I've written before about Karl Polanyi's The Great Transformation. One lesson that jumps out on re-reading it is that as England made the transformation to industrial capitalism, nobody understood what was going on. One important consequence of the transformation that people in the U.S. don't appreciate is that it reduced the common people of the countryside to penury -- indeed, near starvation. (We came from a different starting place in the U.S. so this was not as dramatic or obvious.) It is well-known that everywhere, as people moved to cities and took industrial jobs, their life expectancies fell and they were immiserated.
Now we're going through another transformation, that we might not come out of on the other end with our civilization intact. This interview with two of the authors of a paper in the Proceedings of the National Academy of Sciences is well worth your attention. If you want to read the original paper, it's here, but fair warning it's a bit wonky.
This new Great Transformation is not in the means of production, as the neolithic and industrial revolutions were: it's in the information ecology. Language is the unique property of humans. It is from the communicative interaction of individuals that society and collective behavior emerge. From the 1700s until recently, we enjoyed a regime of communicative action that produced a consensual reality that enabled the progress of science and the solution of collective problems. Of course it also produced world wars and genocides, but we were able to develop a broadly consensual understanding of these events, except for a minority of deniers, and norms of national and international conduct evolved in response. We were able to diagnose and solve the public health catastrophes caused by the Industrial Revolution. As a species, compared to times past at least, we've had a pretty decent run.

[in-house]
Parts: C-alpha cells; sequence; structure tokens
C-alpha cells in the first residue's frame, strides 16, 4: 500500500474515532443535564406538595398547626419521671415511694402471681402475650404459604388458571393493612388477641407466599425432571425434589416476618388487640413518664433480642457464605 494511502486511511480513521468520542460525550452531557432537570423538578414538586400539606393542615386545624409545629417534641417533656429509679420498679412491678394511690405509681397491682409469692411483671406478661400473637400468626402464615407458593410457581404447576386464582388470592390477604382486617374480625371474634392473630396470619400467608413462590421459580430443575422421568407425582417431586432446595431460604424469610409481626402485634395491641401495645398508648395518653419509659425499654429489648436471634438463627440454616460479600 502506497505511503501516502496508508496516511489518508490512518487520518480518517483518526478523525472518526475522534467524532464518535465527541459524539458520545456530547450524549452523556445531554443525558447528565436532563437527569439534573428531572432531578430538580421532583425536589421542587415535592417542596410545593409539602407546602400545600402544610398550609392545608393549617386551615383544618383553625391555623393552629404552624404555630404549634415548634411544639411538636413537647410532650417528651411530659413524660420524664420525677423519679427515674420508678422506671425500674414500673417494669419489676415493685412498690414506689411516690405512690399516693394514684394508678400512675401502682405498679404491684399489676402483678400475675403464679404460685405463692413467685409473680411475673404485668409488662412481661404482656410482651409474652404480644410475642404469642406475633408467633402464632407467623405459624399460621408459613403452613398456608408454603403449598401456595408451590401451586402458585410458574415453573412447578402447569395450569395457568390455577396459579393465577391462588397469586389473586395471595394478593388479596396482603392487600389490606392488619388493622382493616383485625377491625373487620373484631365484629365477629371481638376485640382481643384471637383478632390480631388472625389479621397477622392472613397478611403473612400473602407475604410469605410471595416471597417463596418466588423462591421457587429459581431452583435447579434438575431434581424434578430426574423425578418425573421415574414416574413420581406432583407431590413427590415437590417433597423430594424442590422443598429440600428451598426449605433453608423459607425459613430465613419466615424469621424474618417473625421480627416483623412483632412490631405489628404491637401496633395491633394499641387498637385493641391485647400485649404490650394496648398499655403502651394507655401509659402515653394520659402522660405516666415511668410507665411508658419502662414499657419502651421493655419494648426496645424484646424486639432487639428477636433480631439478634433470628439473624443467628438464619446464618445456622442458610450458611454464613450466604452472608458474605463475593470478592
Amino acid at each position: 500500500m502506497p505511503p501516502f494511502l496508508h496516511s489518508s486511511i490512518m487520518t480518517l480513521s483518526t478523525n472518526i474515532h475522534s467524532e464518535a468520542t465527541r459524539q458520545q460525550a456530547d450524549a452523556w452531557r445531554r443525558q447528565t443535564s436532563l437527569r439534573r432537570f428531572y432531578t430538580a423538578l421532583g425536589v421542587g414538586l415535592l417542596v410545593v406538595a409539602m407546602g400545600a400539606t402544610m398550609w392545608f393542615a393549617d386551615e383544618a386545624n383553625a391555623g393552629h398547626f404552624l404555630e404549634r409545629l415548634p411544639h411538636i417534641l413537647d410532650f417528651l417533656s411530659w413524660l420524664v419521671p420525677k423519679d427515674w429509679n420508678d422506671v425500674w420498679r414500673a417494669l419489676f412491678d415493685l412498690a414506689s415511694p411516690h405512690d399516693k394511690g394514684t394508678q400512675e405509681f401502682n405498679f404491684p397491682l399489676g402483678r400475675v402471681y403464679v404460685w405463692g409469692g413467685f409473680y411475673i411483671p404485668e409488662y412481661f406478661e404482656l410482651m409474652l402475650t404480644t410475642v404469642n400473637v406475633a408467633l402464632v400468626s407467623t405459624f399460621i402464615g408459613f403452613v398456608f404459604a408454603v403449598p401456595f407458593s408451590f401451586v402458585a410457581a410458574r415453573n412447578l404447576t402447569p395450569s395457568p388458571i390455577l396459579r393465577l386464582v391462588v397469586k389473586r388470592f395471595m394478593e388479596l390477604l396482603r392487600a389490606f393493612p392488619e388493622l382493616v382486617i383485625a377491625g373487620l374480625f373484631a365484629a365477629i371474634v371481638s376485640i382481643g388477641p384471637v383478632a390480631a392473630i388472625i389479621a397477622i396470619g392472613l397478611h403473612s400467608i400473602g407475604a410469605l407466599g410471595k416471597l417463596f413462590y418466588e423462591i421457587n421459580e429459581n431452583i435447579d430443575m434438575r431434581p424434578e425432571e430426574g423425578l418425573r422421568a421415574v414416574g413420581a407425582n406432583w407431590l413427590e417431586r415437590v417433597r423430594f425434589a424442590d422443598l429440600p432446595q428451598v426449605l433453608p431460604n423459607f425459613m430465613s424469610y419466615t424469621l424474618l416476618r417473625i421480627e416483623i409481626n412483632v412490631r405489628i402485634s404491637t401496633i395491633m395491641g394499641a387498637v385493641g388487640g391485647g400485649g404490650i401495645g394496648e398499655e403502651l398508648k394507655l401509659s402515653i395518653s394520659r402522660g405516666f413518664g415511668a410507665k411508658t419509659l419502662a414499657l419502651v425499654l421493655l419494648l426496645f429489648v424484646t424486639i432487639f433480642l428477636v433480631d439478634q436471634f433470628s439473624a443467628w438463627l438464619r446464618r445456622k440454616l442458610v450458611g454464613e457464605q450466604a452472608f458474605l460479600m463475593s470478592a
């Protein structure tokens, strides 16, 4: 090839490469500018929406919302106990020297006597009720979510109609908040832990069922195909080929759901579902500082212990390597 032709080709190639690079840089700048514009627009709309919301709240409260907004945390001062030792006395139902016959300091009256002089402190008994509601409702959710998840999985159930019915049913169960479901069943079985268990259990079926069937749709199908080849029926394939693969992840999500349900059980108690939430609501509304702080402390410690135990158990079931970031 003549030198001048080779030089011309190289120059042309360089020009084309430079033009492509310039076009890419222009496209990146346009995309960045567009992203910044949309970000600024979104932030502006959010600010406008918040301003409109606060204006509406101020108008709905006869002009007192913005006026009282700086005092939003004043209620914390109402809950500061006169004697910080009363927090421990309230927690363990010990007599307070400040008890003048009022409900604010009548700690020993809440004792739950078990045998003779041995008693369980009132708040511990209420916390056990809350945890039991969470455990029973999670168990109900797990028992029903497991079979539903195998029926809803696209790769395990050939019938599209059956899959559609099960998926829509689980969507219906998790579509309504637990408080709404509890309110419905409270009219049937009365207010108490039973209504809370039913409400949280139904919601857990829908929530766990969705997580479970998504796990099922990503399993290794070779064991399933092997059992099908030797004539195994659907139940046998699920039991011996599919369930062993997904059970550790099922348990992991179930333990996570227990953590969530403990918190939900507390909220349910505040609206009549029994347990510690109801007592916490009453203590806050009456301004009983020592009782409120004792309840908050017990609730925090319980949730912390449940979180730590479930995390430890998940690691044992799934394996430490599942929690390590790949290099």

But the new information ecology is changing that in ways we can only dimly see. Consensual reality seems to be breaking apart, and the doctrines that produced the horrors of the 1940s are having a rebirth. No-one is curating the information ecology effectively, and as we face global crises that will require informed, rational and difficult collective action that bodes ill indeed. I hope Mark Zuckerberg will read this.